The 2021 Baseline conceptual study was intended to answer one question: Is it possible to build a road from Genesee to Highway 74? To answer that question five deliverables were agreed upon: Site Visit, Preliminary Roadway Alignment and Grading, Roadway Section Detail, Construction Cost Estimate, Written Narrative of Findings, Assumptions, and Observations. The total cost to the community for this conceptual study was $6,500, split between the Genesee Fire Protection District and the Genesee Foundation, each paying $3,250. Baseline Engineering’s 2021 study included the agreed upon deliverables, which are typical of a conceptual road study.

30. What did we learn from the conceptual Baseline study? 

The concept of building an emergency access road has been discussed for decades without any meaningful progress. The 2021 Baseline conceptual study was an important first step to move the process forward. It provided an answer to the question of whether it was possible to build an emergency road, but it was also limited in terms of scope. Baseline Engineering was given a starting point, an ending point, and a general outline of the route rather than being provided with a wider geographic area to explore as subsequent projects did. Since the 2021 Baseline study, the project has proceeded, albeit slowly until recently. Some assumptions that were thought to be operative when the 2021 study was performed have changed, and conditions have also evolved. For example, the Marshall Fire of December 2021 heightened awareness of our vulnerability to wildfires. In addition, in 2022 the Genesee Water and Sanitation District reached the decision to proceed with their Reservoir #1 in the middle of the study area. We now understand that the road may connect to Highway 74 at locations other than the access to GWSD’s Reservoir #2, giving us additional flexibility.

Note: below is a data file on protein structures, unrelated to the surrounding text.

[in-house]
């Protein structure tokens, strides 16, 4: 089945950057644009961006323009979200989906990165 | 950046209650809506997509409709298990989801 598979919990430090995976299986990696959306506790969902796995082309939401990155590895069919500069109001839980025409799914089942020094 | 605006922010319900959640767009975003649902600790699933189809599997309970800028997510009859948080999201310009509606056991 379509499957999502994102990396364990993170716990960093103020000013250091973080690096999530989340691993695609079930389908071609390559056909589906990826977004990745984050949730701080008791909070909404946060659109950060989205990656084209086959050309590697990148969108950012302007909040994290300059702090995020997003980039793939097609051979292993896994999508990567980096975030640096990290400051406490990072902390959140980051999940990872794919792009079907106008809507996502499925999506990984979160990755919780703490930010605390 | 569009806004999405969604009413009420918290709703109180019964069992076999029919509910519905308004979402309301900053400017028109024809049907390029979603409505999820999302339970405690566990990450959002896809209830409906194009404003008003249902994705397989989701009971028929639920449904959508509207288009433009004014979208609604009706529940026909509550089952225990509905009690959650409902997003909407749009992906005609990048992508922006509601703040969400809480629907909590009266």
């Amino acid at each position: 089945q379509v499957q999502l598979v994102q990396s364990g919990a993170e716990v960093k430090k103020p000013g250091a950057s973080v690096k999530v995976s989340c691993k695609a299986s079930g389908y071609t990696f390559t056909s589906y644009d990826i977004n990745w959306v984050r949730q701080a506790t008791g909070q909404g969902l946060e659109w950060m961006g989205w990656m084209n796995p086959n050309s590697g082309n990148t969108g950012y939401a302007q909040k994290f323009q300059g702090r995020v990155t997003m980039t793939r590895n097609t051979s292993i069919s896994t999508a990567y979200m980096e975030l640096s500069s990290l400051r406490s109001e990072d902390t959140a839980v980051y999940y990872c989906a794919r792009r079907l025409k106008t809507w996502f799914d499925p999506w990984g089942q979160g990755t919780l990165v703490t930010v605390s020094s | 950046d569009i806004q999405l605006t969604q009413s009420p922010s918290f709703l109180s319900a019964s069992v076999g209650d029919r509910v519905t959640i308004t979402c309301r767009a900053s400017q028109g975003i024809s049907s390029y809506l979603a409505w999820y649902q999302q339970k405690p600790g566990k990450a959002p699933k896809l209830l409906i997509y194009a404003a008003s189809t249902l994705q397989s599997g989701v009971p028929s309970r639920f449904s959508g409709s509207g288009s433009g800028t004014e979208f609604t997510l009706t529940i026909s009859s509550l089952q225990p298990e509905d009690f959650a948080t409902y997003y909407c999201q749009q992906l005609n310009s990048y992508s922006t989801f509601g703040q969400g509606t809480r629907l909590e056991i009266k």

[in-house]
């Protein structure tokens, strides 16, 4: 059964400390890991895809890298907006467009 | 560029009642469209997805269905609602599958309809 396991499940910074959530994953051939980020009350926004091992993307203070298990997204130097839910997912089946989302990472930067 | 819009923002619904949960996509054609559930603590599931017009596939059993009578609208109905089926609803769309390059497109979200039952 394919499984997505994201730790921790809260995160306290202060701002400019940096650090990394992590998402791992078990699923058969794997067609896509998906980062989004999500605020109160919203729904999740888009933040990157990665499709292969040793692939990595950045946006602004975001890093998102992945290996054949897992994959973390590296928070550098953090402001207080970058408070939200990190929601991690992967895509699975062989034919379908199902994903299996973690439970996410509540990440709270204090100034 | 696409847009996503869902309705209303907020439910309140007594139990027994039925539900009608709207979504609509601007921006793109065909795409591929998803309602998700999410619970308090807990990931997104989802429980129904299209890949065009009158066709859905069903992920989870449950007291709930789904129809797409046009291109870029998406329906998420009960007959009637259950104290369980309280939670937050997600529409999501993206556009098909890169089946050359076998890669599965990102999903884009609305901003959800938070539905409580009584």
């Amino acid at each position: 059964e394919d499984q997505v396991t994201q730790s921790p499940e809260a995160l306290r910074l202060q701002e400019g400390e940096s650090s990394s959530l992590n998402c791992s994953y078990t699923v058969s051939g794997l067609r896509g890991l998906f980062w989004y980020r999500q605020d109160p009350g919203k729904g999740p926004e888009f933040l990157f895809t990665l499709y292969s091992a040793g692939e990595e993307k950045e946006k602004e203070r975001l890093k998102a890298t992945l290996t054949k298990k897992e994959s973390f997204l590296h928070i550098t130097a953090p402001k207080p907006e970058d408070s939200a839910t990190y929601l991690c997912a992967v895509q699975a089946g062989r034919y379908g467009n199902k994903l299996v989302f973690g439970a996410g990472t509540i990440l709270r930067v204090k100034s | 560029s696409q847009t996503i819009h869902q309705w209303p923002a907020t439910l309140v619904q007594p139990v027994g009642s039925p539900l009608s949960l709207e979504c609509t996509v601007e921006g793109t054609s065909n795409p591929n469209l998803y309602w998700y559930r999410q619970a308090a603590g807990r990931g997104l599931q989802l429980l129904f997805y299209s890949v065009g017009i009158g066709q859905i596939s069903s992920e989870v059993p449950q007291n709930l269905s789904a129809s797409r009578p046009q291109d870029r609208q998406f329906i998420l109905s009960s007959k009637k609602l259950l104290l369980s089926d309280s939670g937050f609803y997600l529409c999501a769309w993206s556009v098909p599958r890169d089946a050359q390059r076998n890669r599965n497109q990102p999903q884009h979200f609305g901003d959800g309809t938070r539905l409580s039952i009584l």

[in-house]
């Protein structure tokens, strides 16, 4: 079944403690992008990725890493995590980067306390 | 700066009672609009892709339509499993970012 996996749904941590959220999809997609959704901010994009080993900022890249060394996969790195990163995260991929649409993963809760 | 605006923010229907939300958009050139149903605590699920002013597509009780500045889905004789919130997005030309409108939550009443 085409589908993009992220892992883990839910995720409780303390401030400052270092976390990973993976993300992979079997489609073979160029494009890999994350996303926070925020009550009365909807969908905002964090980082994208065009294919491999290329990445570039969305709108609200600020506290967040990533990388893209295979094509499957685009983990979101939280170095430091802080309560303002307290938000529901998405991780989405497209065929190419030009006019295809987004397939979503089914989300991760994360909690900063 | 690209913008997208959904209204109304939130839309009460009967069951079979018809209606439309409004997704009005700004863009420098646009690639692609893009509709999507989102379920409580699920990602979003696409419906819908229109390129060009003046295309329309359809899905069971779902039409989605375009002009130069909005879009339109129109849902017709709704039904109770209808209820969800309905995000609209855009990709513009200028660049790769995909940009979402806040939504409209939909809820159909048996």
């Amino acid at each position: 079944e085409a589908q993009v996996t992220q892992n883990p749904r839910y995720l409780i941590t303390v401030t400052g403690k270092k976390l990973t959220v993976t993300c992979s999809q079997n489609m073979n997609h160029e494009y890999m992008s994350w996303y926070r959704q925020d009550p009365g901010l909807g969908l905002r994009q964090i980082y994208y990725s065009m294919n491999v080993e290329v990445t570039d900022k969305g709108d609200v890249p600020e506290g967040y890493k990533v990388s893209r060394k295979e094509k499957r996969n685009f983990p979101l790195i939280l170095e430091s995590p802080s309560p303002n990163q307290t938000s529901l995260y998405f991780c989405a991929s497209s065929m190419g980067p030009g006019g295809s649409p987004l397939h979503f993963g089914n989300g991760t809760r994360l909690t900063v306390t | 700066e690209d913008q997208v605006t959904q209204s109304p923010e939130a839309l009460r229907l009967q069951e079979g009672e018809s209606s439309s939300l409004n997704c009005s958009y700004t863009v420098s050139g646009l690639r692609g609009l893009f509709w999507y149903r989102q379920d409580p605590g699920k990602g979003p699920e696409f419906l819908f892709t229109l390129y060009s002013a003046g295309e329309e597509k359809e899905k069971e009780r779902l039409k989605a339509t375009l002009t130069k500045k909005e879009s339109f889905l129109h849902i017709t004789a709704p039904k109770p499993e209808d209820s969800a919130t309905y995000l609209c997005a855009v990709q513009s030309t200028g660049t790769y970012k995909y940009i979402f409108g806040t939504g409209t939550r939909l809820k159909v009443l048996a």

The 2021 CWPP provides a roadmap for Wildfire Preparedness and Emergency Response (a link to this document can be found below).  Each of us has an important role to play: individual homeowners/residents, HOAs, and Genesee Fire Protection District.

Personal Responsibility

  • Be ready at all times (but especially when there is a red flag warning) to evacuate. You could receive an  alert to evacuate immediately and the longer it takes to do so could mean longer evacuation times and a greater probability that you will be in danger.  You should do the following now:
  •  Register to receive evacuation notices from Lookout Alert. You should register all phone numbers as well as email addresses.
  •  Have a Go Bag already packed and ready to go. If there are last minute items you will need to add, have a list of those items on top of the bag.
  • Have fire resistant clothing (no synthetics!), heavy shoes, face masks and eye protection from smoke ready to don should the fire already be in GFPD.